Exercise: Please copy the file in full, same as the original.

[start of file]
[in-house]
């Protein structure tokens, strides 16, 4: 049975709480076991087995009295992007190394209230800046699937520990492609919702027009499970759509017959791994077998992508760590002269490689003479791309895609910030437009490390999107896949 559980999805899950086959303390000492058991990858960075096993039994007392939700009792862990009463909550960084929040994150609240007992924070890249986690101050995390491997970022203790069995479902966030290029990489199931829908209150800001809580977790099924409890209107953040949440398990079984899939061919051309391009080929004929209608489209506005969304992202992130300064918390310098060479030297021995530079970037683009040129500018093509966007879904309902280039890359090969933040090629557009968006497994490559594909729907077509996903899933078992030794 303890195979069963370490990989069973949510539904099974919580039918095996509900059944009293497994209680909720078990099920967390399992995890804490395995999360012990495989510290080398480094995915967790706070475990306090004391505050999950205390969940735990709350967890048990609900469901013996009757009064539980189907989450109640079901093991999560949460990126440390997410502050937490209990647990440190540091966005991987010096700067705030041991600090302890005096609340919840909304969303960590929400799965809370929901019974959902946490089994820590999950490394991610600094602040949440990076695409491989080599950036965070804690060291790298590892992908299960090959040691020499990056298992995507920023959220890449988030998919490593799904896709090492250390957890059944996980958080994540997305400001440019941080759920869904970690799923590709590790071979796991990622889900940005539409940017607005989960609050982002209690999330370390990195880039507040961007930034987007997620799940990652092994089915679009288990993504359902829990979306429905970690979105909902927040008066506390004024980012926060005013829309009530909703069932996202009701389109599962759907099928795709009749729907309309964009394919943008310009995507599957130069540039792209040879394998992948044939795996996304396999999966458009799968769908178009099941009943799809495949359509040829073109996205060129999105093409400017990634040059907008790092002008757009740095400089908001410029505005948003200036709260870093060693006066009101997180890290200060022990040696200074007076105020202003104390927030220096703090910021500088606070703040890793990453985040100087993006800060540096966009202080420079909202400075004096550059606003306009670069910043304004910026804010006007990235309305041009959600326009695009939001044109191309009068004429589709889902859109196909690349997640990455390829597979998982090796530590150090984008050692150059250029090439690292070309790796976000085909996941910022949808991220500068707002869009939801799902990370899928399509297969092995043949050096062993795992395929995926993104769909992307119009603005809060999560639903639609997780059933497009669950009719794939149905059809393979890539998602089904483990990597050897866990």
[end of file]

[in-house]
């Protein structure tokens, strides 16, 4: 049975709480076991087995009295992007190394209230800046699937520990492609919702027009499970759509017959791994077998992508760590002269490689003479791309895609910030437009490390999107896949 559980999805899950086959303390000492058991990858960075096993039994007392939700009792862990009463909550960084929040994150609240007992924070890249986690101050995390491997970022203790069995479902966030290029990489199931829908209150800001809580977790099924409890209107953040949440398990079984899939061919051309391009080929004929209608489209506005969304992202992130300064918390310098060479030297021995530079970037683009040129500018093509966007879904309902280039890359090969933040090629557009968006497994490559594909729907077509996903899933078992030794 303890195979069963370490990989069973949510539904099974919580039918095996509900059944009293497994209680909720078990099920967390399992995890804490395995999360012990495989510290080398480094995915967790706070475990306090004391505050999950205390969940735990709350967890048990609900469901013996009757009064539980189907989450109640079901093991999560949460990126440390997410502050937490209990647990440190540091966005991987010096700067705030041991600090302890005096609340919840909304969303960590929400799965809370929901019974959902946490089994820590999950490394991610600094602040949440990076695409491989080599950036965070804690060291790298590892992908299960090959040691020499990056298992995507920023959220890449988030998919490593799904896709090492250390957890059944996980958080994540997305400001440019941080759920869904970690799923590709590790071979796991990622889900940005539409940017607005989960609050982002209690999330370390990195880039507040961007930034987007997620799940990652092994089915679009288990993504359902829990979306429905970690979105909902927040008066506390004024980012926060005013829309009530909703069932996202009701389109599962759907099928795709009749729907309309964009394919943008310009995507599957130069540039792209040879394998992948044939795996996304396999999966458009799968769908178009099941009943799809495949359509040829073109996205060129999105093409400017990634040059907008790092002008757009740095400089908001410029505005948003200036709260870093060693006066009101997180890290200060022990040696200074007076105020202003104390927030220096703090910021500088606070703040890793990453985040100087993006800060540096966009202080420079909202400075004096550059606003306009670069910043304004910026804010006007990235309305041009959600326009695009939001044109191309009068004429589709889902859109196909690349997640990455390829597979998982090796530590150090984008050692150059250029090439690292070309790796976000085909996941910022949808991220500068707002869009939801799902990370899928399509297969092995043949050096062993795992395929995926993104769909992307119009603005809060999560639903639609997780059933497009669950009719794939149905059809393979890539998602089904483990990597050897866990």